Renin-angiotensin system (RAS) inhibitors and SGLT2 inhibitors have been the cornerstone treatment of chronic kidney disease (CKD) for many years now. They have been shown to protect kidneys and at the same time reduce adverse cardiovascular outcomes. Finerenone was recently shown to do the same. These three agents are now the guideline-directed three pillars in the treatment of CKD.…

Colchicine to reduce CVD – is it prime time yet?

12th May 2024, A/Prof Chee L Khoo


We are used to using colchicine for acute treatment of gout but colchicine has also proven itself a key pharmacotherapy in the treatment of cardiovascular conditions such as pericardial disease (1), post-operative atrial fibrillation (2) and coronary artery disease (3). Colchicine disrupts the inflammatory response in acute gout but the inflammatory pathways that colchicine acts on are also found in other inflammatory diseases including coronary artery disease.…

Ankle BP may predict future peripheral artery disease

27th April 2024, A/Prof Chee L Khoo

Ankle BP

PAD is associated with a high incidence of future lower-limb amputations, physical disability, cardiovascular outcomes, other serious health outcomes, reduced quality of life, and mortality (3–8). Some GPs are lucky to have tool that can easily perform ankle brachial index (ABI) as part of a cardiovascular assessment. It is a very simple tool that can detect peripheral arterial disease (PAD).…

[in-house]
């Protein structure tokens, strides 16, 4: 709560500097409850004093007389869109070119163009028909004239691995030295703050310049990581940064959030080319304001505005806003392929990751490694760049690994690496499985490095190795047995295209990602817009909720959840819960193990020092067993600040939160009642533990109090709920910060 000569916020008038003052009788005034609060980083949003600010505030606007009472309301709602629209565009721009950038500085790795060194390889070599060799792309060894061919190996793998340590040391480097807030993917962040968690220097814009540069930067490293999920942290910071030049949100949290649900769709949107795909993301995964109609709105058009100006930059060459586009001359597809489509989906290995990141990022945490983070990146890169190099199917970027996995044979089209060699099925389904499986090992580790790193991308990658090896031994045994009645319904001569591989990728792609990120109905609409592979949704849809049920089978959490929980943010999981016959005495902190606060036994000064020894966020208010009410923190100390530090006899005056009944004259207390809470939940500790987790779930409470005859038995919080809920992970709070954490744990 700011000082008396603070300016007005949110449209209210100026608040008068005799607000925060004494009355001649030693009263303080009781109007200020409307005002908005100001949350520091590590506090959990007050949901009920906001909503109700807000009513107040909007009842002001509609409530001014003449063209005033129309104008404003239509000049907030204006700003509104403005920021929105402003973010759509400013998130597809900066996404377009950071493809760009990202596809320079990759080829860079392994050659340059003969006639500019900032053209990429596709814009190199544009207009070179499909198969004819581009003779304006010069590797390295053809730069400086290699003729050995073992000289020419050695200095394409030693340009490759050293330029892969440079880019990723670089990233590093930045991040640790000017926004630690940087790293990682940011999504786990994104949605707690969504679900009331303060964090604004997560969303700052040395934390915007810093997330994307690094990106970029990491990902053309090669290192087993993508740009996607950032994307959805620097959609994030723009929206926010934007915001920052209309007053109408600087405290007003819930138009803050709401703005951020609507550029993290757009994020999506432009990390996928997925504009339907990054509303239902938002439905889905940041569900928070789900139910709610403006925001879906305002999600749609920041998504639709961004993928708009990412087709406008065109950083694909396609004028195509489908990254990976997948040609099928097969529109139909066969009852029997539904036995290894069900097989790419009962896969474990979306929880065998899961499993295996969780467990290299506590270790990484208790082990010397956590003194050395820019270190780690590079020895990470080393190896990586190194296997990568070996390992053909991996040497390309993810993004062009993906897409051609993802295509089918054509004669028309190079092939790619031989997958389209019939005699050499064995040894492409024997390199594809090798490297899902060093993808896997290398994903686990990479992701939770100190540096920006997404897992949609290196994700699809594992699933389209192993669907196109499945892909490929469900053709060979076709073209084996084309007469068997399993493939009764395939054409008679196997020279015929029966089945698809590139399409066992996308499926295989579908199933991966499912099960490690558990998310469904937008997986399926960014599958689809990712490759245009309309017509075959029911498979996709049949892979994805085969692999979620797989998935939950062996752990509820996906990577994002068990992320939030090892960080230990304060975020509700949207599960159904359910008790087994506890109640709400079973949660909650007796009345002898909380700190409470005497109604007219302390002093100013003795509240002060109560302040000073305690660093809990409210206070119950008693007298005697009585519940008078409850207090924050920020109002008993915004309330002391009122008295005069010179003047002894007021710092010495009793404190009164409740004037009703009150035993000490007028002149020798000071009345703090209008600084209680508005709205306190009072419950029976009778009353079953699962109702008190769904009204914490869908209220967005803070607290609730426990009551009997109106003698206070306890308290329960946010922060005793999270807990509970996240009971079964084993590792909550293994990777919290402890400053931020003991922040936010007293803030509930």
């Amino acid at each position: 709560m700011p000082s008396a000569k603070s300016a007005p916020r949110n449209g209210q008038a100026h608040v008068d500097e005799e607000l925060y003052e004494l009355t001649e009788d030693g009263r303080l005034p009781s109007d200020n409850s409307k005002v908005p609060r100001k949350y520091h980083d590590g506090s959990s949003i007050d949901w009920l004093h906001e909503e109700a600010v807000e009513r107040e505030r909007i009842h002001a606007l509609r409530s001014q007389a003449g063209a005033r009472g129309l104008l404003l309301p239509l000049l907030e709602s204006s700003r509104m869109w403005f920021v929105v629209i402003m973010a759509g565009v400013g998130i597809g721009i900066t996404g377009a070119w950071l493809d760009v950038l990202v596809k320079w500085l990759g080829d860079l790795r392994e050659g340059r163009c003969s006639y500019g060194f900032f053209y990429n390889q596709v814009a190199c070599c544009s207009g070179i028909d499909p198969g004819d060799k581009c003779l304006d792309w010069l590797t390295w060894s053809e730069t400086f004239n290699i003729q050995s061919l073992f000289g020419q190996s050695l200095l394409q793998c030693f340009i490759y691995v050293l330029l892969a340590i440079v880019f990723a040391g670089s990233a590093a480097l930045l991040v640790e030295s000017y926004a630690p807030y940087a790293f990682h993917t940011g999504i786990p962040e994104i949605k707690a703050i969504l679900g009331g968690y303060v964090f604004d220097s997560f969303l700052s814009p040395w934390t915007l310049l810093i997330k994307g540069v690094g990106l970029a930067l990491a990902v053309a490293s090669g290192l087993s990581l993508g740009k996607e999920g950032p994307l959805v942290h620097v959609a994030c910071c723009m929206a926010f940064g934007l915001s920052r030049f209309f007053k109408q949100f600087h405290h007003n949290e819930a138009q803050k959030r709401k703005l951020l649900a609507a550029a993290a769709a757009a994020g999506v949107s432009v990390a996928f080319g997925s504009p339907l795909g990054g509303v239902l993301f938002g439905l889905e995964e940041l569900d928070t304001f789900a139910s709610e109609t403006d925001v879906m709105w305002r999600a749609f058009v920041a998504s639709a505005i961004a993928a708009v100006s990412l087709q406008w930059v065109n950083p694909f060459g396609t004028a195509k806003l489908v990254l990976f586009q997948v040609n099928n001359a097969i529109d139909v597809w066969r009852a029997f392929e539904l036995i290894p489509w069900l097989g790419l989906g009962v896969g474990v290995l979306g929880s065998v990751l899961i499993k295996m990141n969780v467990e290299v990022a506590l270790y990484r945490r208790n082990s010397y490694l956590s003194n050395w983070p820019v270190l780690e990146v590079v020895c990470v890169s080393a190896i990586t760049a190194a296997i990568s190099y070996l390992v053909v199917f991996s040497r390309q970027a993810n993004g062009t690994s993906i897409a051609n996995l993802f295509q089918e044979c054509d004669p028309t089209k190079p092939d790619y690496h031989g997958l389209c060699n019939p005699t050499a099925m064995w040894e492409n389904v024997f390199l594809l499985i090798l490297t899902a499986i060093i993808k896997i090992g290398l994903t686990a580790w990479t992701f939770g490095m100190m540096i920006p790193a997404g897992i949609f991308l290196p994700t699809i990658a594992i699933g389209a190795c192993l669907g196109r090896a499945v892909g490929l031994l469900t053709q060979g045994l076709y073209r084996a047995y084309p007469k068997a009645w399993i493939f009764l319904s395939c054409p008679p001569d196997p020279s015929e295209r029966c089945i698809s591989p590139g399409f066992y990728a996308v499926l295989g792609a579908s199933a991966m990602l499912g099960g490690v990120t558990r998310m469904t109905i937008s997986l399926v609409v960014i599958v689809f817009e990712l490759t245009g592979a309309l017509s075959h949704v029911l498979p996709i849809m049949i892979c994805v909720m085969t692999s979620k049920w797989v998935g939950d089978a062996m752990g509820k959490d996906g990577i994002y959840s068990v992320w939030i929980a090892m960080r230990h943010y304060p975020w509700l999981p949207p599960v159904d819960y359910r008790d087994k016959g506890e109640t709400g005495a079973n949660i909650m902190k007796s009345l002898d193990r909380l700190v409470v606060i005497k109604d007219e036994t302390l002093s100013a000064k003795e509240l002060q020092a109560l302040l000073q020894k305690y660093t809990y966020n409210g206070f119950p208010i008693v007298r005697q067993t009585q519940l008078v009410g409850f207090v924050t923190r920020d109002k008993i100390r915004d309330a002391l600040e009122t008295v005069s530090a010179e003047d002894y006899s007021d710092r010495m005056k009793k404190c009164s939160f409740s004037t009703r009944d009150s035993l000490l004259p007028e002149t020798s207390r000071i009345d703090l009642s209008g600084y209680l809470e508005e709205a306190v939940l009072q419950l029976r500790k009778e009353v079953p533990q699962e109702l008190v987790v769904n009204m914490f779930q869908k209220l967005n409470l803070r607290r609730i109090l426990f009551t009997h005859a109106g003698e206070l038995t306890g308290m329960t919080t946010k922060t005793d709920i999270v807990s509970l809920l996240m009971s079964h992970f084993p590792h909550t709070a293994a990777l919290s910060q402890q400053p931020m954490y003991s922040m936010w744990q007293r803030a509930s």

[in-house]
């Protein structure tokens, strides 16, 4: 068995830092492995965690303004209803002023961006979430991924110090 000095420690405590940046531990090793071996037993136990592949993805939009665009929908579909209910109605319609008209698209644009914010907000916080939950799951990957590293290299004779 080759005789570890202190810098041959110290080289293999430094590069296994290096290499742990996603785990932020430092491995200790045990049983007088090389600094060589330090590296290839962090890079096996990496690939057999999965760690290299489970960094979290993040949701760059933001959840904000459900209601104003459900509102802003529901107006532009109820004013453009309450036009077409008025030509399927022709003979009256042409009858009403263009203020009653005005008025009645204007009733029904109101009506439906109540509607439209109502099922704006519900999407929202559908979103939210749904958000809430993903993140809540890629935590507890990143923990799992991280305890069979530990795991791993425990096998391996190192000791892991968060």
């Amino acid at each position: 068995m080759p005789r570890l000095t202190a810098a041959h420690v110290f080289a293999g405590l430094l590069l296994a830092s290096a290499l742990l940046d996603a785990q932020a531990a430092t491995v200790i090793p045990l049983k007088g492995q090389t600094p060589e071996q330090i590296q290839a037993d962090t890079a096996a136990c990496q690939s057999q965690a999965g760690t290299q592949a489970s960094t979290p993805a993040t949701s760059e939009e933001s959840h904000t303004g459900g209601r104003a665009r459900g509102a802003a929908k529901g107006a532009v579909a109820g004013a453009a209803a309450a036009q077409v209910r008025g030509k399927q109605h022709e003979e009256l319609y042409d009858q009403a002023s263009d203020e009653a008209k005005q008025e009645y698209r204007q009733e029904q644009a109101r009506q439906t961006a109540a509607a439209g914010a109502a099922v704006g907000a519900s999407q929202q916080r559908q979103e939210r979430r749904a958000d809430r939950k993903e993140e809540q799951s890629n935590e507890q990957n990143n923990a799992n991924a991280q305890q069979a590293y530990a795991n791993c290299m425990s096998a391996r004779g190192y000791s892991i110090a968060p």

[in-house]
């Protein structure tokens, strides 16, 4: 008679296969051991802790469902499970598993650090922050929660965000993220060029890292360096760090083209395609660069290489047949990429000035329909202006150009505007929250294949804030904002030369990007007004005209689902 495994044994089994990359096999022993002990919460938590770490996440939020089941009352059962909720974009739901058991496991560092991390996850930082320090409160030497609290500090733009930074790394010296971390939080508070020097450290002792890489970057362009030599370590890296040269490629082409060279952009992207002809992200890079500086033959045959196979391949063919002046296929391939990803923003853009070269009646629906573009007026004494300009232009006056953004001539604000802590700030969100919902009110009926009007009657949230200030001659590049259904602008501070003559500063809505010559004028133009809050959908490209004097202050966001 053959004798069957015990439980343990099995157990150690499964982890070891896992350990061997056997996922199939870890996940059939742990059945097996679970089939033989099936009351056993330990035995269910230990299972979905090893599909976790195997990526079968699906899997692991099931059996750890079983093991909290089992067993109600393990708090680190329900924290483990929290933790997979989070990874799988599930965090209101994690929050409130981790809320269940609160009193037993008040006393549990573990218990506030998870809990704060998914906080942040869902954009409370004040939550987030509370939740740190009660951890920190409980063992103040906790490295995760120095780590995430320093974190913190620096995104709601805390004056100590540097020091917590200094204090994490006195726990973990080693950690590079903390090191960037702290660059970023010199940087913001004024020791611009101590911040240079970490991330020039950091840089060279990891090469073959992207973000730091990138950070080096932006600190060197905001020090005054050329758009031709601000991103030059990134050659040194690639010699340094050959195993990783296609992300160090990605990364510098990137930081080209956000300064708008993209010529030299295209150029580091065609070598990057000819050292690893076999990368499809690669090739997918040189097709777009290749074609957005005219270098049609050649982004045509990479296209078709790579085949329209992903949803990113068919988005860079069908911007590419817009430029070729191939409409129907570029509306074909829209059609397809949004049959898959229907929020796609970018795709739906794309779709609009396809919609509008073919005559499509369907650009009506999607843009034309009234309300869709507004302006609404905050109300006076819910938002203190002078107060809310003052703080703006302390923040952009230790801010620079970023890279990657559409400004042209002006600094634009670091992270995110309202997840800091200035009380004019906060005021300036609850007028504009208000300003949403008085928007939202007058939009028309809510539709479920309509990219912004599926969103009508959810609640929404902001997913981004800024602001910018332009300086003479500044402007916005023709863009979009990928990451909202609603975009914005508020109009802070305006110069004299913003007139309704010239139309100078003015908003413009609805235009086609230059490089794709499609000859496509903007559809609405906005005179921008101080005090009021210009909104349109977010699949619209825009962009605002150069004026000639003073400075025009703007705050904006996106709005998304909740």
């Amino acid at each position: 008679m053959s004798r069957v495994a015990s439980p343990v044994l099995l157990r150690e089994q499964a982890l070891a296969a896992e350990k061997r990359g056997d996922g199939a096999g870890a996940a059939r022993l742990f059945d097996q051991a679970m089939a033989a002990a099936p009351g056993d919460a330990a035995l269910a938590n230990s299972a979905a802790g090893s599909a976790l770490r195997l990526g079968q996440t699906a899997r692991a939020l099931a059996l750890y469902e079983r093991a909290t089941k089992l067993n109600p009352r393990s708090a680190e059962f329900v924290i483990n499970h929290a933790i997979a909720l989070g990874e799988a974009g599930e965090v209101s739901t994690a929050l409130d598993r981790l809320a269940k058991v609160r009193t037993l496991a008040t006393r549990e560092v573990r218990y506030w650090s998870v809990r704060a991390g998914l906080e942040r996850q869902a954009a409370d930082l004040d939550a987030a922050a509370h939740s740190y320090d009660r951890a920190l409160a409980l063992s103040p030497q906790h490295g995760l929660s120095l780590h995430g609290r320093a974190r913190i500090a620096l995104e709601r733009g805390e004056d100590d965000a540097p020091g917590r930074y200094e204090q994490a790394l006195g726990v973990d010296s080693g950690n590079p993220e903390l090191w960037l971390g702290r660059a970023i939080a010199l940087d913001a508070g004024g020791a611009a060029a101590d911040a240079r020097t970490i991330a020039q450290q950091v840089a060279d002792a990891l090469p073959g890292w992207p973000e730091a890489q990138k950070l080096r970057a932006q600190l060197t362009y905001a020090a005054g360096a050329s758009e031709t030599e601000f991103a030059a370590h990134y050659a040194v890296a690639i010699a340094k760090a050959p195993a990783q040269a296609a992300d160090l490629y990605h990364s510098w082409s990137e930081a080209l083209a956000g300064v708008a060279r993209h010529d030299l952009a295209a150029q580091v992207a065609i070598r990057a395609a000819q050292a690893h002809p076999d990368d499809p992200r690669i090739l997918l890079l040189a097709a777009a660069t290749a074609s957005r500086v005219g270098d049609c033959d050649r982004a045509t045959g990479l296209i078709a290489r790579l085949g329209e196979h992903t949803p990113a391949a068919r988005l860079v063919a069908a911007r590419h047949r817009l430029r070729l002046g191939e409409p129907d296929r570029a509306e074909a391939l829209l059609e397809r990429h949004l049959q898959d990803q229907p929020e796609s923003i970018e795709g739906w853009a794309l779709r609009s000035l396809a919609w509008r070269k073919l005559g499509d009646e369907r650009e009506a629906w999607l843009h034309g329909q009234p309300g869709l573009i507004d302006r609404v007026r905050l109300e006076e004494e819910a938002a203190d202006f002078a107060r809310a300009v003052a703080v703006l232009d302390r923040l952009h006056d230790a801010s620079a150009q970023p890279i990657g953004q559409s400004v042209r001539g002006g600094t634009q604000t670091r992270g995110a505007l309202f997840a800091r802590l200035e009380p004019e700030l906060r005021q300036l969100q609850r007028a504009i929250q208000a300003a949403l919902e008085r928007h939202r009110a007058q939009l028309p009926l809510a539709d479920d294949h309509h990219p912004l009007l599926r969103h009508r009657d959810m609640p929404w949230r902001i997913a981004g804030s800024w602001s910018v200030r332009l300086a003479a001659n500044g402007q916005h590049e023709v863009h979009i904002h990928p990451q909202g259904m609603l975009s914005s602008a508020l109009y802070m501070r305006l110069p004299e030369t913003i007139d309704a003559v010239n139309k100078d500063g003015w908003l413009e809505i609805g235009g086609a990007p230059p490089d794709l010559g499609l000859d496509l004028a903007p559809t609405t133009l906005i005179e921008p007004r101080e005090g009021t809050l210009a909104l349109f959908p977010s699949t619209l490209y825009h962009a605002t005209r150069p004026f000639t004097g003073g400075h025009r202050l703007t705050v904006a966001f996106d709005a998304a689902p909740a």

Intermittent fasting – can it be harmful?

31st March 2024, A/Prof Chee L Khoo

Time restricted eating

In case you have not noticed, there was some disquiet in the cardiovascular community this week on the potential harm intermittent fasting can cause. The headline presentation says “8-hour time-restricted eating linked to a 91% higher risk of cardiovascular death”. Well, any study regarding “diets” are always going to be sus.…

Lipid lowering in T2D – what happens if you don’t treat to guidelines?

28th March 2024, A/Prof Chee L Khoo

We all know that high LDL-C is absolutely and adversely associated with cardiovascular mortality and morbidity. It’s been “proven” again and again in large clinical trials and meta-analyses after meta-analyses. Reducing lipids levels have also been shown to reduce cardiovascular (CV) events in secondary as well as in primary prevention. This is particularly the case in those with intermediate to high CV risks.…

MINOCA – an increasing cause of MI

10th March 2024, A/Prof Chee L Khoo

Acute MI

Myocardial infarction in a patient with minimal coronary artery disease (stenosis <50%) is increasingly being recognised in patients with myocardial injury but no significant coronary obstruction is demonstrated. Myocardial Infarction in Non-Obstructive Coronary Arteries (MINOCA) accounts for approximately 5-10% of all myocardial infarction. The precise pathogenesis is poorly understood. Diagnosing MINOCA is not straightforward and identifying the aetiologies and ongoing management can be challenging.…